‘Twas Oscar season again recently and film pundits everywhere were weighing in with their predictions and “best of” the year’s crop. Listmaking does seem to be an innate part of the human condition, but what about the propensity to pronounce some artifact the best of the year, decade or century? The line between choice and fetish of ten seems thin, as www.Fimoculous.com’s compilation of over 600 of the year’s best,“best of” lists makes clear.
While lists of consumer goods might not ignite a heated debate, things get a little testier when it comes to art. What are the top 50 paintings in the world,or musical compositions, or films, and who gets to decide?
A recent post– about-its-list-of-best-documentaries in doc filmmaker Magnus Isacsson’s newly minted blog sparked uproar on the DOC discussion list and the blog. Magnus himself was reacting to a piece in the LosAngeles-based International Documentary Association’s (IDA) journal featuring “the top 25 documentaries of all time,” in which only three of the 25 picks (Winged Migration byJacques Perrin, Wim Wenders’ Buena Vista Social Club and Alain Resnais’ Night and Fog), respectively # 20, 22 and 24, came from outside the U.S. and only 1.5 director/producer credits included women (Barbara Kopple’s Harlan County USA, and Born into Brothels co-directed by Zana Briski).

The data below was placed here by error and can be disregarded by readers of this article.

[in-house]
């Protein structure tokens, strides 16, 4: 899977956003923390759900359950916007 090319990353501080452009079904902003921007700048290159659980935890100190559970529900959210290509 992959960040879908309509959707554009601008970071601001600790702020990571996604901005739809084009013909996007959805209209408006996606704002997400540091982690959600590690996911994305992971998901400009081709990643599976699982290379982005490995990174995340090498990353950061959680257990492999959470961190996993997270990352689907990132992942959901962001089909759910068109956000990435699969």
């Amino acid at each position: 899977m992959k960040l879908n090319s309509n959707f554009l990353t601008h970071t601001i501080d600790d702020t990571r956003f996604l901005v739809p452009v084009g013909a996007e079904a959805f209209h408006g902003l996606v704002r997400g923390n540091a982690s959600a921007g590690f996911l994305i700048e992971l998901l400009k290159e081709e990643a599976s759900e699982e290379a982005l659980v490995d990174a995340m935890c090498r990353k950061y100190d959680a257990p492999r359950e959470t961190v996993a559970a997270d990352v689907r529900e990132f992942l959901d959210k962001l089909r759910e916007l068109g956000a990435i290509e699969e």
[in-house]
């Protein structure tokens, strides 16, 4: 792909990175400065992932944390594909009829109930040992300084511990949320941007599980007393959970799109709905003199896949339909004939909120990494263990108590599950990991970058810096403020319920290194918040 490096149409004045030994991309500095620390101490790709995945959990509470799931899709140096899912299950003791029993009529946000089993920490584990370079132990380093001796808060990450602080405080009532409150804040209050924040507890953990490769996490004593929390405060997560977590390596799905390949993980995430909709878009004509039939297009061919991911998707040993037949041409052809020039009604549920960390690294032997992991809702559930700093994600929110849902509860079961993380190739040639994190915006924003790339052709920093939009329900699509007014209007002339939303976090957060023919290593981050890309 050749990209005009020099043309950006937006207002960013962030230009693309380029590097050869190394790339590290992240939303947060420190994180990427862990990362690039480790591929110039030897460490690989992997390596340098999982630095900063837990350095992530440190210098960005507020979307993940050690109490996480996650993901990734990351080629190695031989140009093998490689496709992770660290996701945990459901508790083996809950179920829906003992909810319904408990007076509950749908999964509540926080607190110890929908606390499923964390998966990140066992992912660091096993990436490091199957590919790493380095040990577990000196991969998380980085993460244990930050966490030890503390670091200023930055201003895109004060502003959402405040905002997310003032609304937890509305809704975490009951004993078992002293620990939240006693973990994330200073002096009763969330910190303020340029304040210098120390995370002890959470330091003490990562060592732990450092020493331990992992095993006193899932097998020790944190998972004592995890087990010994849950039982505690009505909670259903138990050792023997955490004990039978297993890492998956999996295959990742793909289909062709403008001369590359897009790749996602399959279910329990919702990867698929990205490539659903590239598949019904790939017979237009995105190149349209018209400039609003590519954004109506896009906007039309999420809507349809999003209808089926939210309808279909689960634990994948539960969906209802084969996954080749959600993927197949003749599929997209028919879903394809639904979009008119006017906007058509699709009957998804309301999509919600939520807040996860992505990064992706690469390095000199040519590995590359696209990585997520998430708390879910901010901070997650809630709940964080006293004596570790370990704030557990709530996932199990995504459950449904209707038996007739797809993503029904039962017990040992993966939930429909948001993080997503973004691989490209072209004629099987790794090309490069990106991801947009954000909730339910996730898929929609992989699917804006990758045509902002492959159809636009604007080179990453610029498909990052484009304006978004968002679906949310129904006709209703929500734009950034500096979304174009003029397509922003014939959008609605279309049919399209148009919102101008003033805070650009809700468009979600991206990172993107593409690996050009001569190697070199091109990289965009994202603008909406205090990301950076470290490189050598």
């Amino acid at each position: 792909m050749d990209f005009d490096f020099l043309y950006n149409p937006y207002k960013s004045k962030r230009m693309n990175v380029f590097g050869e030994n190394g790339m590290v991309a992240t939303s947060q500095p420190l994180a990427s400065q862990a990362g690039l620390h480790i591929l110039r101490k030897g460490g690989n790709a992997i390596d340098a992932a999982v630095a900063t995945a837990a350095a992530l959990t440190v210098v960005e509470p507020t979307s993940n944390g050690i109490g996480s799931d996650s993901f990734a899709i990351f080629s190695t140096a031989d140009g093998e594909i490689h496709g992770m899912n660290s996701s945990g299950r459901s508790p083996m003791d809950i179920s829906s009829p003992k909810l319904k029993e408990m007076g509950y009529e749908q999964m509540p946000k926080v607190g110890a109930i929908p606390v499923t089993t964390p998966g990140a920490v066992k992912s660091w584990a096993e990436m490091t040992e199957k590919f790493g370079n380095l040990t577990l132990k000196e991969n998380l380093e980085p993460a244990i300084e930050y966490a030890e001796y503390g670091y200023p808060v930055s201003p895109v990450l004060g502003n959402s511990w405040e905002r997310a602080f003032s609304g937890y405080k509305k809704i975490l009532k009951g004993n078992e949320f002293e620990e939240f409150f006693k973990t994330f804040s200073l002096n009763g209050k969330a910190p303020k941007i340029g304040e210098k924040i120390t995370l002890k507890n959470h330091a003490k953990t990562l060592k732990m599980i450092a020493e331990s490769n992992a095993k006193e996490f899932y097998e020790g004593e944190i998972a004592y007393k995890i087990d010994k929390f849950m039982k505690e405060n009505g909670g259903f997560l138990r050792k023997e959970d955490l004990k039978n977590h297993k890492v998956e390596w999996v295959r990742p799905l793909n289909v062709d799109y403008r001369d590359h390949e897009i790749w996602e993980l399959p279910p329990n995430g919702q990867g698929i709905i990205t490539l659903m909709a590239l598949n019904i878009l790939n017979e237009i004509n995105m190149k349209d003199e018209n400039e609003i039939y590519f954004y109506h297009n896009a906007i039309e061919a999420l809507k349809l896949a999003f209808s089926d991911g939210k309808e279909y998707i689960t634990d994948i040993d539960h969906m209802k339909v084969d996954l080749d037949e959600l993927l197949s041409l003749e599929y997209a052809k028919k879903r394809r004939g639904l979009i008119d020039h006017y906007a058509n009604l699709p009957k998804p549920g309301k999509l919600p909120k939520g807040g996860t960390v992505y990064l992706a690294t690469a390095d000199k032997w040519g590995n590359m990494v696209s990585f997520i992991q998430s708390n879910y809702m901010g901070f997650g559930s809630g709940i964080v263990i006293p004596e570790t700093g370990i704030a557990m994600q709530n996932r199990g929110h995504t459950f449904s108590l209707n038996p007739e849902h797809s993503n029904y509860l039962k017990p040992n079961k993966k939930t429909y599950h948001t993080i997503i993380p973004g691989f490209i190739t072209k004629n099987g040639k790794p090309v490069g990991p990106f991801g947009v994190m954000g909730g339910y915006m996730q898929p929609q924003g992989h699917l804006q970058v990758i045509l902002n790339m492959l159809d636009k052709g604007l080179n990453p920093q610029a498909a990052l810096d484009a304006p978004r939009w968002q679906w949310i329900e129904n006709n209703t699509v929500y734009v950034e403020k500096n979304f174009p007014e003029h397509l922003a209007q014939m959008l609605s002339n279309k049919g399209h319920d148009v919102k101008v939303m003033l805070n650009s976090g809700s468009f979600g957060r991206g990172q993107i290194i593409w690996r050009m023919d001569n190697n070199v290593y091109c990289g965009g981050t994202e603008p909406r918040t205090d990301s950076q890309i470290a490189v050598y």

Some 2,800 members voted on an original ballot of 700 titles, and were allowed an additional five choices of their own, making the resulting 25 even more outstandingly monochromatic. The lack of any contextualization, annotation or acknowledgement of its white bread, narrow view of documentary production, with limitations in terms of gender, history, geography and ethnicity, is difficult to fathom.
The IDA bills itself as “serving the global documentary community,” while the vast majority of its members according to President Diane Estelle Vicari are younger filmmakers from the U.S.and Canada. She is saddened “…that the younger generation of filmmakers is not more aware of the history and international realities of doc making…”, blaming the U.S. media and its focus on a very narrow field of commercially released documentaries.